Newspaper article The Record (Bergen County, NJ)

Debate Hasn't Run Its Course

Newspaper article The Record (Bergen County, NJ)

Debate Hasn't Run Its Course

Article excerpt

NEW YORK - While the debate continued to rage Thursday over whether holding the New York City Marathon in the wake of the death and destruction caused by Hurricane Sandy is prudent, preparations were in full swing to get the course ready for the event to go off as scheduled Sunday morning.

Although Central Park remained closed to the public, New York Road Runners workers were busy in the park erecting the finish line area and grandstands for spectators. New York Road Runners president Mary Wittenberg said a revised plan for transporting runners to the start on Staten Island will be announced today.

Wittenberg said that plan will utilize, at the city's request, the Staten Island Ferry and private resources toward buses that will carry runners from Brooklyn, Queens, New Jersey and Long Island in addition to Manhattan. In past years, most of the runners had to travel to Manhattan first to be transported to the start.

"The city very much wants the Staten Island Ferry in the plan," Wittenberg said. "It will be a different plan than the plan we had last week, but it's a plan that will mix private resources and the Staten Island Ferry."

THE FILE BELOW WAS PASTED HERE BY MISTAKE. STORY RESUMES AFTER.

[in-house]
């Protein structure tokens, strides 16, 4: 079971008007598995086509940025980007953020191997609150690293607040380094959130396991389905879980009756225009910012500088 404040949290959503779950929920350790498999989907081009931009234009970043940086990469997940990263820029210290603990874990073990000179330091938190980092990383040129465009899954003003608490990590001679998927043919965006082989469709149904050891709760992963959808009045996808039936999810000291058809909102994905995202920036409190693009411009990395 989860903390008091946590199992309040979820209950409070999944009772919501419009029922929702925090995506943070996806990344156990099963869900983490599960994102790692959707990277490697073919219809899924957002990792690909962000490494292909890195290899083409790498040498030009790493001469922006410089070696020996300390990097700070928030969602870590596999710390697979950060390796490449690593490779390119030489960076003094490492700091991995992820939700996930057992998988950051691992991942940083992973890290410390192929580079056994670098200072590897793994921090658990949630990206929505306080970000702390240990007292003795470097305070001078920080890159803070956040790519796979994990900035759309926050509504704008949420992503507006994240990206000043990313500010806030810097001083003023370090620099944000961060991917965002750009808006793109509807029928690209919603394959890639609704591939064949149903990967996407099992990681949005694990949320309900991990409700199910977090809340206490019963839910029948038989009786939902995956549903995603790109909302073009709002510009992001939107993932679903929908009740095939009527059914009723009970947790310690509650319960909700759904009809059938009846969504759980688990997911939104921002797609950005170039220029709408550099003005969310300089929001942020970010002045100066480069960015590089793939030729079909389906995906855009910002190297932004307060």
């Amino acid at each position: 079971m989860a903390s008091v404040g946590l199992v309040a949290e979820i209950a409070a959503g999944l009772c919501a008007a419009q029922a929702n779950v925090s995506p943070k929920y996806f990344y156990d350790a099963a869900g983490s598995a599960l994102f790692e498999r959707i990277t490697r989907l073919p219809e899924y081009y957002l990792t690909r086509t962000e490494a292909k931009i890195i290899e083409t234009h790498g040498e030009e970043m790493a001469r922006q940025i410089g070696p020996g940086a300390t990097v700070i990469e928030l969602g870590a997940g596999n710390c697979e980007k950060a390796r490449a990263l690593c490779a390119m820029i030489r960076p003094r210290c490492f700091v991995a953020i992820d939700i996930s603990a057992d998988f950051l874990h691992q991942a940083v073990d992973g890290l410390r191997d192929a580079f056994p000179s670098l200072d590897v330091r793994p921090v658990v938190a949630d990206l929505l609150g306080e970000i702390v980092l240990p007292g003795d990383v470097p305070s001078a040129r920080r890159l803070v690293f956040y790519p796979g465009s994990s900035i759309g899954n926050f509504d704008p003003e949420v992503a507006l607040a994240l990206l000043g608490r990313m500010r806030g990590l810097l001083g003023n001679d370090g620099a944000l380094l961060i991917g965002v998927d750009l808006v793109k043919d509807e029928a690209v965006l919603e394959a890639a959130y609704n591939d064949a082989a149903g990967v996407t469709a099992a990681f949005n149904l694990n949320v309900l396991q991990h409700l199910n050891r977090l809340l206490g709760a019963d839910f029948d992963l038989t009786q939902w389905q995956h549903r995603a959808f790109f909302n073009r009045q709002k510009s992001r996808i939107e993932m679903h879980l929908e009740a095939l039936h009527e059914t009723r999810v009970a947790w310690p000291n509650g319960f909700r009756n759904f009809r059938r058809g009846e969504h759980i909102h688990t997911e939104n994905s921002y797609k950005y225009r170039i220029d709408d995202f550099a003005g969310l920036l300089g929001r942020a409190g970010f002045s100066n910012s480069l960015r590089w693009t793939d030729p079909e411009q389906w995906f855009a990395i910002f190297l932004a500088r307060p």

Wittenberg said the 26.2 mile course "is in good shape" and will not be changed.

New York City Mayor Michael Bloomberg again defended the decision to go ahead with the race, saying it won't divert city resources needed to help Sandy's many victims in the five boroughs.

The mayor said during his daily news briefing that electricity is expected to be restored in downtown Manhattan by Sunday, which would free up an "enormous number of police."

"Police are there to keep the peace, if you will, and they really aren't going to be involved in the massive cleanup," Bloomberg said. "That's the sanitation department, fire department."

Wittenberg said the organization will be utilizing more private contractors to alleviate the strain on the city's workers, but questions and criticism for the event continued.

"I just assumed it was canceled," Staten Island Borough president James Molinaro told the Staten Island Advance. "My God. What we have here is terrible, a disaster. If they want to race, let them race with themselves. …

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